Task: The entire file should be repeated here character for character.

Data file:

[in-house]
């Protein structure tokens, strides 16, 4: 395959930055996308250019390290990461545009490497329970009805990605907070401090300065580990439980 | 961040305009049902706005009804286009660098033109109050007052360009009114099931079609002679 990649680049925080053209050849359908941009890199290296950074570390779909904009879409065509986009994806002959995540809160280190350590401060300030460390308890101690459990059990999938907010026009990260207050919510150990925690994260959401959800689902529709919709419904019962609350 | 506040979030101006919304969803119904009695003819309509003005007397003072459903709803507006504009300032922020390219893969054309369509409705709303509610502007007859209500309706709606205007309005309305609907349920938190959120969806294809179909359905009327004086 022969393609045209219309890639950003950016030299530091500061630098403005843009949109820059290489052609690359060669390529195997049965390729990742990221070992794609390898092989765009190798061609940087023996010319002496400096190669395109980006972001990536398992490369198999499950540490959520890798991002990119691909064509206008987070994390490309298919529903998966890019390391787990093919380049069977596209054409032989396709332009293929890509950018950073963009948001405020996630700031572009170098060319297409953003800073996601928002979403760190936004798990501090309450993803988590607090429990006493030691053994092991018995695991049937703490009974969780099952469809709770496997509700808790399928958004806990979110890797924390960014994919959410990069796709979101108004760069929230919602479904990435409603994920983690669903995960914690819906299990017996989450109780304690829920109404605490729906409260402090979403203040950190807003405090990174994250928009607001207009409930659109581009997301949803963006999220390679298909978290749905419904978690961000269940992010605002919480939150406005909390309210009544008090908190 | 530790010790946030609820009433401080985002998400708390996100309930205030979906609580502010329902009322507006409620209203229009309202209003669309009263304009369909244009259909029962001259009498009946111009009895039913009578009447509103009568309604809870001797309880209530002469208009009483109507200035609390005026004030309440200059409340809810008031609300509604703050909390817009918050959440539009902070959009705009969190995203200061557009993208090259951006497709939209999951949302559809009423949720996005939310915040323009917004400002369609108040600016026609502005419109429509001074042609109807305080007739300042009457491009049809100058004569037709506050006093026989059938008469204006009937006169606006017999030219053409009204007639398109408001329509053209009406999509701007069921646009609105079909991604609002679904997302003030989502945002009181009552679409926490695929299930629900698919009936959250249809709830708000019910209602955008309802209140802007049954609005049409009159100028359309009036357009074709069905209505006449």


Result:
[in-house]
């Protein structure tokens, strides 16, 4: 395959930055996308250019390290990461545009490497329970009805990605907070401090300065580990439980 | 961040305009049902706005009804286009660098033109109050007052360009009114099931079609002679 990649680049925080053209050849359908941009890199290296950074570390779909904009879409065509986009994806002959995540809160280190350590401060300030460390308890101690459990059990999938907010026009990260207050919510150990925690994260959401959800689902529709919709419904019962609350 | 506040979030101006919304969803119904009695003819309509003005007397003072459903709803507006504009300032922020390219893969054309369509409705709303509610502007007859209500309706709606205007309005309305609907349920938190959120969806294809179909359905009327004086 022969393609045209219309890639950003950016030299530091500061630098403005843009949109820059290489052609690359060669390529195997049965390729990742990221070992794609390898092989765009190798061609940087023996010319002496400096190669395109980006972001990536398992490369198999499950540490959520890798991002990119691909064509206008987070994390490309298919529903998966890019390391787990093919380049069977596209054409032989396709332009293929890509950018950073963009948001405020996630700031572009170098060319297409953003800073996601928002979403760190936004798990501090309450993803988590607090429990006493030691053994092991018995695991049937703490009974969780099952469809709770496997509700808790399928958004806990979110890797924390960014994919959410990069796709979101108004760069929230919602479904990435409603994920983690669903995960914690819906299990017996989450109780304690829920109404605490729906409260402090979403203040950190807003405090990174994250928009607001207009409930659109581009997301949803963006999220390679298909978290749905419904978690961000269940992010605002919480939150406005909390309210009544008090908190 | 530790010790946030609820009433401080985002998400708390996100309930205030979906609580502010329902009322507006409620209203229009309202209003669309009263304009369909244009259909029962001259009498009946111009009895039913009578009447509103009568309604809870001797309880209530002469208009009483109507200035609390005026004030309440200059409340809810008031609300509604703050909390817009918050959440539009902070959009705009969190995203200061557009993208090259951006497709939209999951949302559809009423949720996005939310915040323009917004400002369609108040600016026609502005419109429509001074042609109807305080007739300042009457491009049809100058004569037709506050006093026989059938008469204006009937006169606006017999030219053409009204007639398109408001329509053209009406999509701007069921646009609105079909991604609002679904997302003030989502945002009181009552679409926490695929299930629900698919009936959250249809709830708000019910209602955008309802209140802007049954609005049409009159100028359309009036357009074709069905209505006449």